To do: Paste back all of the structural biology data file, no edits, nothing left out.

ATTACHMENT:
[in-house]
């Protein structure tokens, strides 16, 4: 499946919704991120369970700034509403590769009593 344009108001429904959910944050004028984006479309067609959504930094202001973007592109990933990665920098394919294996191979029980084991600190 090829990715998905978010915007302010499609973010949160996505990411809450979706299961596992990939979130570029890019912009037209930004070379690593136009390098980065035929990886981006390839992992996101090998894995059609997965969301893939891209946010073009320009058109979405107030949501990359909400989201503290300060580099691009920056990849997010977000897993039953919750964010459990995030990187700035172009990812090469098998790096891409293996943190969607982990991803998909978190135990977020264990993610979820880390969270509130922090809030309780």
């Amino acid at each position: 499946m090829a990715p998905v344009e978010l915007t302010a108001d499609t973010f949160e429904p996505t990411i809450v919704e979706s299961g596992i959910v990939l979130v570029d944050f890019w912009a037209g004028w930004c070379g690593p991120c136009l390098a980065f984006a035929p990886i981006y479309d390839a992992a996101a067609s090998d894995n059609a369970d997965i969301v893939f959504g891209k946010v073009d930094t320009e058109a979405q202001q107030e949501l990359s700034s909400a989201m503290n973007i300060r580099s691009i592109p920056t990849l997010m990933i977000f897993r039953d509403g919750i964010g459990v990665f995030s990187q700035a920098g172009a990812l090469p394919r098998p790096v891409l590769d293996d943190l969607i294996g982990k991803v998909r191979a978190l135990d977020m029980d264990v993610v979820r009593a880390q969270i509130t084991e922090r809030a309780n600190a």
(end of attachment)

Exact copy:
[in-house]
């Protein structure tokens, strides 16, 4: 499946919704991120369970700034509403590769009593 344009108001429904959910944050004028984006479309067609959504930094202001973007592109990933990665920098394919294996191979029980084991600190 090829990715998905978010915007302010499609973010949160996505990411809450979706299961596992990939979130570029890019912009037209930004070379690593136009390098980065035929990886981006390839992992996101090998894995059609997965969301893939891209946010073009320009058109979405107030949501990359909400989201503290300060580099691009920056990849997010977000897993039953919750964010459990995030990187700035172009990812090469098998790096891409293996943190969607982990991803998909978190135990977020264990993610979820880390969270509130922090809030309780």
């Amino acid at each position: 499946m090829a990715p998905v344009e978010l915007t302010a108001d499609t973010f949160e429904p996505t990411i809450v919704e979706s299961g596992i959910v990939l979130v570029d944050f890019w912009a037209g004028w930004c070379g690593p991120c136009l390098a980065f984006a035929p990886i981006y479309d390839a992992a996101a067609s090998d894995n059609a369970d997965i969301v893939f959504g891209k946010v073009d930094t320009e058109a979405q202001q107030e949501l990359s700034s909400a989201m503290n973007i300060r580099s691009i592109p920056t990849l997010m990933i977000f897993r039953d509403g919750i964010g459990v990665f995030s990187q700035a920098g172009a990812l090469p394919r098998p790096v891409l590769d293996d943190l969607i294996g982990k991803v998909r191979a978190l135990d977020m029980d264990v993610v979820r009593a880390q969270i509130t084991e922090r809030a309780n600190a």